As to why "fixing to" became popular in place of "preparing to," "getting ready to," or "about to," consider this commentary from Maximilian Schele De Vere, Americanisms: The English of the New World (1872):

Fix, to, may be safely called the American word of words, since there is probably no action whatever, performed by mind or body, which is not represented at some time or other by the universal term. It has well been called the strongest evidence of that national indolence which avoids the trouble of careful thought at all hazards, and of that restless hurry which ever makes the word welcome that comes up first and saves time. Whatever is to be made, whatever needs repair, whatever requires arrangement—all is fixed. The farmer fixes his gates, the mechanic his workbench, the seamstress her sewing machine, the fine lady her hair, and the schoolboy his books. The minister forgets to fix his sermon in time, the doctor to fix his medicines and the lawyer to fix his brief. At public meetings it is fixed who are to be the candidates for office ; rules are fixed to govern an institution, and when the arrangements are made, the people contentedly say, "Now everything is fixed nicely."

No doubt De Vere would see the emergence of "fixing to" as more evidence of the same national indolence and restless hurry that define the American character and render us uniquely incapable of expressing our ideas well.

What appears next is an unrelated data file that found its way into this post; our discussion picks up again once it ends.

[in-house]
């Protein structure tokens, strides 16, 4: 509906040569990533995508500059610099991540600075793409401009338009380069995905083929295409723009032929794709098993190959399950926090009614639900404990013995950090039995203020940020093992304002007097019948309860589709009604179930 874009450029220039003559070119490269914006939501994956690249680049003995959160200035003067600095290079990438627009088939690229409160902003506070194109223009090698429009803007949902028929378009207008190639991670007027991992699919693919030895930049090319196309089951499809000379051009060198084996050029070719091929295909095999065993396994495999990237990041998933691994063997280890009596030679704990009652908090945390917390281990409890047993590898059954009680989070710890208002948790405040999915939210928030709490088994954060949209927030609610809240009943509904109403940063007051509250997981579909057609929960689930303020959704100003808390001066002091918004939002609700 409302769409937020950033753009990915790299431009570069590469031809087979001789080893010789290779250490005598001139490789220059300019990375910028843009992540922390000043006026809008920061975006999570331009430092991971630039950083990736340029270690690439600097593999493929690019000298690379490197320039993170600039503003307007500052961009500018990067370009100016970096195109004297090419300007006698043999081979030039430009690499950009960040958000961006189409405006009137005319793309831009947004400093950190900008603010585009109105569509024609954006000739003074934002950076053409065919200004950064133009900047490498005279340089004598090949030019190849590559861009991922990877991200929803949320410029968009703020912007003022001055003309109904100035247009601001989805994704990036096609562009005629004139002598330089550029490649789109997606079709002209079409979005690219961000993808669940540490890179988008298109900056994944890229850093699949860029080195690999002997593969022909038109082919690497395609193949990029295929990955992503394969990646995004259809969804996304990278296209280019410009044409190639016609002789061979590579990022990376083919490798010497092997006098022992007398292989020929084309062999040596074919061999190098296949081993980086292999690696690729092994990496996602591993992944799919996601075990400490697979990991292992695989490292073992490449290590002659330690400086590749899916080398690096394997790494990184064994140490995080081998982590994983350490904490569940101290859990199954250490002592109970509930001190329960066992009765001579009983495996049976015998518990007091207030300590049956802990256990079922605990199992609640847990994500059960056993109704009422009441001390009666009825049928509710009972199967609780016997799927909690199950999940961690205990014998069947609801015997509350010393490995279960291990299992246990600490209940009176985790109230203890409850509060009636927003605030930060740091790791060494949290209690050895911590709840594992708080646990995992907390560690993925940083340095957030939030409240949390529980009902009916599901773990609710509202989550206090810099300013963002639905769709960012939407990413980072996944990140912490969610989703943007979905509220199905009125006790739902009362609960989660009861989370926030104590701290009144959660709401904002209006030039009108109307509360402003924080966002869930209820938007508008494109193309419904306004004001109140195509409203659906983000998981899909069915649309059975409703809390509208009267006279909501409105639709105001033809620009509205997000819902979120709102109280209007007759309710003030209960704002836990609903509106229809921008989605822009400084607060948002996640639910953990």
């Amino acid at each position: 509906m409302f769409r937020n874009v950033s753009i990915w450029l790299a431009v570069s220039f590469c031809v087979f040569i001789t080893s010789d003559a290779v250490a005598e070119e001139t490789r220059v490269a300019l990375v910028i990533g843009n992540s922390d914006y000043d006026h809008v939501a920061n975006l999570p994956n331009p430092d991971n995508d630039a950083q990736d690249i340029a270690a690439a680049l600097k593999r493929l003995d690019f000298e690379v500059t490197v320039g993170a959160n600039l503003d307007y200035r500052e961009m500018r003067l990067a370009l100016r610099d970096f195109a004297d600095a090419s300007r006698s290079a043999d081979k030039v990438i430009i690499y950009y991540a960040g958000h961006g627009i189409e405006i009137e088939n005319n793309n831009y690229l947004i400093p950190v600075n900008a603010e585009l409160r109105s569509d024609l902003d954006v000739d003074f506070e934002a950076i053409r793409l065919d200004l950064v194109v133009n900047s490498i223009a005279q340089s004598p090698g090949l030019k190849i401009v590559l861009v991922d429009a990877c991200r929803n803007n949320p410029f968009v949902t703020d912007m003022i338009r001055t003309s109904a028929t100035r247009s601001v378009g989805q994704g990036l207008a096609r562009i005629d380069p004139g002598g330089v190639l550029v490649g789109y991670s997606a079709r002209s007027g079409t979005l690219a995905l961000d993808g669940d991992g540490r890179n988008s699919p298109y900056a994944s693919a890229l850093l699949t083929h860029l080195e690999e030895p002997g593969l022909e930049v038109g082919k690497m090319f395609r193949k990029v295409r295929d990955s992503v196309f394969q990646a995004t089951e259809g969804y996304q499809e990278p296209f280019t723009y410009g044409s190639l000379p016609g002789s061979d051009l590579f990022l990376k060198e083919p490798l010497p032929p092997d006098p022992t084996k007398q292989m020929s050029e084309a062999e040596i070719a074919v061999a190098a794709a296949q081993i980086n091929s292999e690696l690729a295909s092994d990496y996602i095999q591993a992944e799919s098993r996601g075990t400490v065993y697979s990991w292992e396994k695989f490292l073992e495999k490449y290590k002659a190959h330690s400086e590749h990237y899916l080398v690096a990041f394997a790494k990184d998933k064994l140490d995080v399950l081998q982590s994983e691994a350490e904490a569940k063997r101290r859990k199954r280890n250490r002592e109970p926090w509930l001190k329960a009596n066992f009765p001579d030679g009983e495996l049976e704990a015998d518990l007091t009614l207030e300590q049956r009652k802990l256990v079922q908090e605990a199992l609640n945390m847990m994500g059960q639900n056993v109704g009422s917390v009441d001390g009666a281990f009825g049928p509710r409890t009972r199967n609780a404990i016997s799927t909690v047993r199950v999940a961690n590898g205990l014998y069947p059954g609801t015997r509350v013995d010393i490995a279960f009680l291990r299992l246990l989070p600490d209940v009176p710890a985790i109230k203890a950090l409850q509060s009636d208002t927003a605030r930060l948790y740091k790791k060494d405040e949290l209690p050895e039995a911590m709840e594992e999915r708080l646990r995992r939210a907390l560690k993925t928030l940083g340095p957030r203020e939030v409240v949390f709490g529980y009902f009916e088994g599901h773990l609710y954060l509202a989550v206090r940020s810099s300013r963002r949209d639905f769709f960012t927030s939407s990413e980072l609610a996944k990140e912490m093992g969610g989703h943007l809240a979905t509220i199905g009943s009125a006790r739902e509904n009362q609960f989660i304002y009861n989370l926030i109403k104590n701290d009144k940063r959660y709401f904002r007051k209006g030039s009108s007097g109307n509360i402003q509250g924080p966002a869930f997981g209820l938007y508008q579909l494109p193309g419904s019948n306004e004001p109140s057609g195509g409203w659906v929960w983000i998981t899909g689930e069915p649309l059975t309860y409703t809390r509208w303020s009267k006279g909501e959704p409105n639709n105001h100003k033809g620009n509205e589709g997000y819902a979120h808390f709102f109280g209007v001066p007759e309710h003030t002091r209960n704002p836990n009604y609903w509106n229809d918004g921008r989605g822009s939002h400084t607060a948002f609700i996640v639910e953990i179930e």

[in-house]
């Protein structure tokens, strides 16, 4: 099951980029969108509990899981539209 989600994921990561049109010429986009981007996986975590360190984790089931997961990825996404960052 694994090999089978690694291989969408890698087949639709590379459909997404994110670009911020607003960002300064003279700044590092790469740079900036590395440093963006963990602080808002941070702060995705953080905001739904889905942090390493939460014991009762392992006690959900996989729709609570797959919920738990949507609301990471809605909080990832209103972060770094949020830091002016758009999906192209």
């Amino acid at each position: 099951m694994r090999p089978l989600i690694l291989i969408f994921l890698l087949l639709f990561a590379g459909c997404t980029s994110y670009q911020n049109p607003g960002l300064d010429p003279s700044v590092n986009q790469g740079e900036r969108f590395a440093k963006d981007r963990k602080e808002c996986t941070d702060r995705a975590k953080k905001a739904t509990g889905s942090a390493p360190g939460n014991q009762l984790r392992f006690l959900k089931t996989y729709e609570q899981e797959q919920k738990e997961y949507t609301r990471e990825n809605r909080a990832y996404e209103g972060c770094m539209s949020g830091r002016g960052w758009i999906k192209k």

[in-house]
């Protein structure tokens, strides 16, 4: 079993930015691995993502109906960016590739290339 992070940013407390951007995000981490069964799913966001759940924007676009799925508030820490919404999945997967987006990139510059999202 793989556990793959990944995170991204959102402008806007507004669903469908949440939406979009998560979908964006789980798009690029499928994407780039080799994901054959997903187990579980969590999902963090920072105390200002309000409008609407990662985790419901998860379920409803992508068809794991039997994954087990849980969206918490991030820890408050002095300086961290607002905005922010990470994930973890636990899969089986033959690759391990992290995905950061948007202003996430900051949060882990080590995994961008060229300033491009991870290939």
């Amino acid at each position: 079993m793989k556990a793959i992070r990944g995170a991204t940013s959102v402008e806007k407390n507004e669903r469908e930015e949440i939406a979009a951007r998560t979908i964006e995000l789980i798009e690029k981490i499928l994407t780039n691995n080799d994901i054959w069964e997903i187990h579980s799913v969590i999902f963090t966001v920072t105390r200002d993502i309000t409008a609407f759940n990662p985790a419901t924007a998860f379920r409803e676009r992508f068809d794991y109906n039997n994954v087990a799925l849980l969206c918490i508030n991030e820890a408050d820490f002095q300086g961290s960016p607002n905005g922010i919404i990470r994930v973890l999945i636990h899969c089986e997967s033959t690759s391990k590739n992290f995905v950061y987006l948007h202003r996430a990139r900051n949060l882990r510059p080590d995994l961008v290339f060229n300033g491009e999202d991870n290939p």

John Farmer, Americanisms Old and New (1889) echoes De Vere's conclusion, calling fix "The hardest worked word in the 'American language.'" Farmer notes that, in his time, fixed could mean "ready":

—Men who are ready for any emergency are fixed.

My grandfather knew him well, and he says, Franklin was always FIXED—always ready.—Mark Twain's Screamers

It is certainly no great step from being fixed to fixing to be fixed.

share|improve this answer
    
Good find with that De Vere quote. –  John Berryman Aug 10 at 23:53

Admittedly, this is a theory, but I have spent most of my life in the American South, including nearly a decade in the Mississippi Delta. I had heard the expression "fixin' to" all of my life, but I had an epiphany when I spent time around farmers and planters. When the harvest was complete, they would put away all of their equipment in anticipation of a rest during the winter months. When it was nearly time to begin the process of planting, they would spend a few weeks repairing equipment in preparation for planting.It dawned on me that "fixin to" really means, "fixing (i.e. repairing) in order to plant." In other words, "fixin to" contains an implied "in order" or "for the purpose of."

share|improve this answer

Your Answer

 
discard

By posting your answer, you agree to the privacy policy and terms of service.

Not the answer you're looking for? Browse other questions tagged or ask your own question.